By Terah Clifford
The familiar dread filled me. How to answer the basic small talk question, an iteration of “Where are you from?” Usually, I deflect the essence of the question with less than a dozen well-rehearsed words that encapsulate my geographical locations over the years, wrapping the answer into a well contained package with a tidy enough bow on top that we can all move on to the other, obviously more important topics such as work, majors, actually yes, it is quite warm in here. But this time, the questions were posed as “Where do you belong? What is your lineage?” a string of inquires meant to push to the core. For me, these deeper questions of belonging, lineage, identity, are confused by too many things to explain in a few minutes, but sometimes I try anyway: immigration, multiracial, adoption… but ultimately, sometimes, we come to the answer with the most truth in it: unknown.
This lack of belonging, this sense of internal disorientation is hard to reconcile, especially when conversations like this arise. I know this situation is not unique to me. While this causes an opportunity for self-reflection for me, this lack of belonging has much deeper implications on a wider scale. During several sessions this week, discussions arose regarding the underlying motivations for joining street gangs. Issues of identity, belonging, loneliness, and security topped the list. A solution to the issue of violence, shootings, blood on the streets, does not start with expecting our police force to stop these explosions of violence at the moment of impact. Failing to address the fundamental issues that result in death and destruction is an act of violence just as profound but profoundly harder to quantify than killing someone with a bullet.
If we don’t want our youth to turn to a group that offers them security, training, opportunities for advancement, support, and financial provision but that happens to be classified as a gang, then we need to rewind and go all the way back to the root when we look at solutions. Providing after-school programs, food, social services is a start, and there are many agencies and nonprofits that are working hard and succeeding at providing these services. But if these are to be effective in lasting ways, then we need to address issues of identity, belonging, alienation, and loneliness.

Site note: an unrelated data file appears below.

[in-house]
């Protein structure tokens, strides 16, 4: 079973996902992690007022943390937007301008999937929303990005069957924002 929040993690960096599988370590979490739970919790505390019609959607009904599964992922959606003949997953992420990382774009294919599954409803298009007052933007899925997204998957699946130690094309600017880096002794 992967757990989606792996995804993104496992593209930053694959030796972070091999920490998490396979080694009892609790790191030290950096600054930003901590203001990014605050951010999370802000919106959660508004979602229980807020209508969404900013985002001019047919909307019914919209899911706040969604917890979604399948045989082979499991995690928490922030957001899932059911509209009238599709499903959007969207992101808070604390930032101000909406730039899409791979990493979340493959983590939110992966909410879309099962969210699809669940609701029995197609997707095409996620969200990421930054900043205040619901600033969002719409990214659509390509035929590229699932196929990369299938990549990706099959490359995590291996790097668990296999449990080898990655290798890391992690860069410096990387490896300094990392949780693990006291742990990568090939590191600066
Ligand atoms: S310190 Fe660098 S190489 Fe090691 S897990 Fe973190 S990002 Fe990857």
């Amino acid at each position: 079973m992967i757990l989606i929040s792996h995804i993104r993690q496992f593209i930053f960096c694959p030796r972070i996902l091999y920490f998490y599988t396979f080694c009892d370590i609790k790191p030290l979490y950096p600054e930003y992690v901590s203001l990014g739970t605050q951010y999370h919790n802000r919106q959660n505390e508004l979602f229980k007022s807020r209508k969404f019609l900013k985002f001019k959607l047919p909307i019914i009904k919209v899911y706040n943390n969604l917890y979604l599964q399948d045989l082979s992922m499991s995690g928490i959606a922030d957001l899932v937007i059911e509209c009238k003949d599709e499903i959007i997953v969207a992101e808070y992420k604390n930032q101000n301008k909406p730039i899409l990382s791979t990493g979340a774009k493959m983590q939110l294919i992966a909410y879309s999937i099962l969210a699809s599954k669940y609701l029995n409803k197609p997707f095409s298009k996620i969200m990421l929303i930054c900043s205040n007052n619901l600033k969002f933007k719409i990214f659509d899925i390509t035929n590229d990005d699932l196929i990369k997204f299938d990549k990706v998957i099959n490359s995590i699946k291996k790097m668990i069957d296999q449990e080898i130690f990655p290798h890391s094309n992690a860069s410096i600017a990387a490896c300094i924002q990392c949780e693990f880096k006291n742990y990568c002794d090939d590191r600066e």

While continuing to throw services and resources at the problem slowly moves the point of triage further up the system, it does not ultimately answer the question “Where do I belong?” And thus it can only quiet the emptiness that echoes back when there is no meaningful answer. While these issues may seem like questions better suited for therapists, counsellors, or religious workers, we cannot leave the completely on their shoulders. Healthworkers, service providers, and policy makers at all levels would do well to consider how these human needs drive systemic issues. While it is exciting to witness in recent years the shift in focus from the immediate consequences of violence further down the line to community, educational, and familial factors, this cannot be the final resting place. The next step is to empower articulation of these questions of identity and belonging and work together as communities to find answers. Because while a lack of belonging may merely result in momentary discomfort during icebreakers, it can have fatal consequences and therefore cannot afford to be ignored.